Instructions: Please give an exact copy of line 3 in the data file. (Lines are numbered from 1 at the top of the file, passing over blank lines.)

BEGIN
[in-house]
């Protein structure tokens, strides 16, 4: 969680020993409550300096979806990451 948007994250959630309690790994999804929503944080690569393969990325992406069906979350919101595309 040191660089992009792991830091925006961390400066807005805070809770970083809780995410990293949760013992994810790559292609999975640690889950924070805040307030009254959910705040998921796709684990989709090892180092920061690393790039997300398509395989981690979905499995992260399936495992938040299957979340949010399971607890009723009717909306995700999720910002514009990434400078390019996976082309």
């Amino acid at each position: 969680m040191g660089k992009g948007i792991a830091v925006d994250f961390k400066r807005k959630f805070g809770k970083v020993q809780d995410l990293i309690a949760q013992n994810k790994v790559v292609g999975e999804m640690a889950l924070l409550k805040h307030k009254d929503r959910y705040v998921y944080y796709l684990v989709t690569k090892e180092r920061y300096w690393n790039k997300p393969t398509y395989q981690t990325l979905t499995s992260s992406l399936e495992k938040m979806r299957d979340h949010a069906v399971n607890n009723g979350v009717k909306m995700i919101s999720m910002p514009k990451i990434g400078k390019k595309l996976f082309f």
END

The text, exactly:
């Amino acid at each position: 969680m040191g660089k992009g948007i792991a830091v925006d994250f961390k400066r807005k959630f805070g809770k970083v020993q809780d995410l990293i309690a949760q013992n994810k790994v790559v292609g999975e999804m640690a889950l924070l409550k805040h307030k009254d929503r959910y705040v998921y944080y796709l684990v989709t690569k090892e180092r920061y300096w690393n790039k997300p393969t398509y395989q981690t990325l979905t499995s992260s992406l399936e495992k938040m979806r299957d979340h949010a069906v399971n607890n009723g979350v009717k909306m995700i919101s999720m910002p514009k990451i990434g400078k390019k595309l996976f082309f």